I was worried that DC Bombshells might be one of the casualties of #Rebirth. Luckily, the ax didn't drop and we have been able to get even more excellent stories from Marguerite Bennett, Laura Braga, and Mirka Andolfo.
Two issues ago we had the major battle at the front, the main Bombshells defending London from the Tenebrau army. Last issue (which I didn't review) was a look back at Lois Lane and the Batgirls as they thwart a rather Trump-ian Harvey Dent running for office.
DC Bombshells #14 came out and caught us up on a number of the plotlines which are happening away from the front. While I want to know how Kara is recovering from the death of her sister and what is happening with the new League, I loved this issue for showing us the other characters we have come to know and show us what has been happening with them.
In particular, Marguerite Bennett really tugged on the old heart strings with this book. There were many touching moments in this book, some which made me sad and others which were joyous. I have said it before. I didn't expect such depth of character from a title based on cheesecake statues.
And I have probably gushed enough about artists Laura Braga and Mirka Andolfo in prior reviews. Both are able to produce excellent action sequences but also ratchet it down to these quiet emotional moments which are powerful.
We even get a new Bombshell in this issue. So it had something for everyone.
On to the book!
The first chapter focused on Mera who has been rescued by an Irish lighthouse keeper named Arthur.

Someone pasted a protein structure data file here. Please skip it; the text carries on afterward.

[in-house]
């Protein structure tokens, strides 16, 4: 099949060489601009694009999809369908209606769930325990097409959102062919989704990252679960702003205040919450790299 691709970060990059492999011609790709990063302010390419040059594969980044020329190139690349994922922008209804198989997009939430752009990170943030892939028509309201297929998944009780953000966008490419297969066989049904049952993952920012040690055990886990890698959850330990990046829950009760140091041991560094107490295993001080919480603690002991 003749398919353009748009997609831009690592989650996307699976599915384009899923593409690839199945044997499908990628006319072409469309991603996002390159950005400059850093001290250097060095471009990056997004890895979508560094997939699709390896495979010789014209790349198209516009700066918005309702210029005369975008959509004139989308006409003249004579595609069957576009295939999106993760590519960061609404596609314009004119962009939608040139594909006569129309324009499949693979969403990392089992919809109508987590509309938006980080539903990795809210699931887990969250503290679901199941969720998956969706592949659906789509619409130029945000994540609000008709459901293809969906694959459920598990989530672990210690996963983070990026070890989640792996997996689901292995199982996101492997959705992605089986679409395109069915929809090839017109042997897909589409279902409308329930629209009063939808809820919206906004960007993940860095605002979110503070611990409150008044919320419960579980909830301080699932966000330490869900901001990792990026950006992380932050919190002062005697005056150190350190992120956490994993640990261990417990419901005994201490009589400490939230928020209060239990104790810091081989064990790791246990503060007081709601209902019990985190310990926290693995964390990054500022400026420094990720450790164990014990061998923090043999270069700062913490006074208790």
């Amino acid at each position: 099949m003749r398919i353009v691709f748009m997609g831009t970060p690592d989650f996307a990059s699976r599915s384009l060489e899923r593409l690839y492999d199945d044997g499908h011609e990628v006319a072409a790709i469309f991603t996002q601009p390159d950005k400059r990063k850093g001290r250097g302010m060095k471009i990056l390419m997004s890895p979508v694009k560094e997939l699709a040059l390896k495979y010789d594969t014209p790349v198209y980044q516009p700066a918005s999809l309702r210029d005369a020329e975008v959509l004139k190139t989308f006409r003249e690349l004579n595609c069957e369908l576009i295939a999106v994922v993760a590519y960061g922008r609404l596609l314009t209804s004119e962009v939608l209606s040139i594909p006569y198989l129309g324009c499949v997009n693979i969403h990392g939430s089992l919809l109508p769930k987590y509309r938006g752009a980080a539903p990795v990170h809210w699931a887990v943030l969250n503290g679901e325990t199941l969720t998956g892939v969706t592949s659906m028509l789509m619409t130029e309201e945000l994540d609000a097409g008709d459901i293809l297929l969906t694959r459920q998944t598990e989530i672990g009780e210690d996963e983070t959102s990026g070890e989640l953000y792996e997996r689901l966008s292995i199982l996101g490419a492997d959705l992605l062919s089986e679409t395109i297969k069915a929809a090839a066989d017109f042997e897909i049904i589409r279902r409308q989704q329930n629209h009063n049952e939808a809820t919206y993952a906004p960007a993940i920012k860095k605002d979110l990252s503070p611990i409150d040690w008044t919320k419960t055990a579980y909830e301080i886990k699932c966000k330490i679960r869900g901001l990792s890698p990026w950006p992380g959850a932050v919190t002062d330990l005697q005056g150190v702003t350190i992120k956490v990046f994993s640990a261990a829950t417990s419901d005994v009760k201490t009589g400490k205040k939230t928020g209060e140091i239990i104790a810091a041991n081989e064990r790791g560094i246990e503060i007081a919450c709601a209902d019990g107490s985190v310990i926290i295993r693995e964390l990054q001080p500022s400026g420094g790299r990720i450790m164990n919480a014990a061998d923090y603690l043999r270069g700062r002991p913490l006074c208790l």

There is a lot to like about this portion of the book. For one, I love how determined Mera is to get back to the front. Even stripped of her powers, she feels compelled to do good and fight for right. It would be easy for her to say 'I have done my part' but a hero shouldn't give up. I was totally impressed.
As for Arthur, he seems like a completely gentle man. He pulls Mera from the sea and is able to nurse her back to health. But in that whole time he is completely respectful to Mera. He treats her like a queen, letting her sleep in the hammock while he takes the floor, listening to her tales in awe, and deferring to her in all things.
Even his body language tells the story. Here he is on one knee.
He never once hints towards romance. He doesn't seem disappointed or disgusted when she talks of all her men at the front. He doesn't abuse his position to try to ply her in any way. And I think that impresses Mera. He is a kind soul in this world sullied by war.
This chapter ends with Mera crawling next to Arthur on the floor. This didn't seem overtly sexual. It felt more tender. Even in war, there can be room for gentleness.
The next chapter catches up with Zatanna and John Constantine.
We see the earliest history of Zatanna before she was captured and made to serve the Joker's daughter. She ran a speakeasy/sanctuary for gypsies and jews in Germany. Utilizing her magic, she is able to shuttle people to safety.
Unfortunately, the club is raided by the Nazis. Using a John Dee anti-magic ring (nice historical reference), the SS officer is able to capture Zatanna for her crimes of aiding 'degenerates and race traitors'.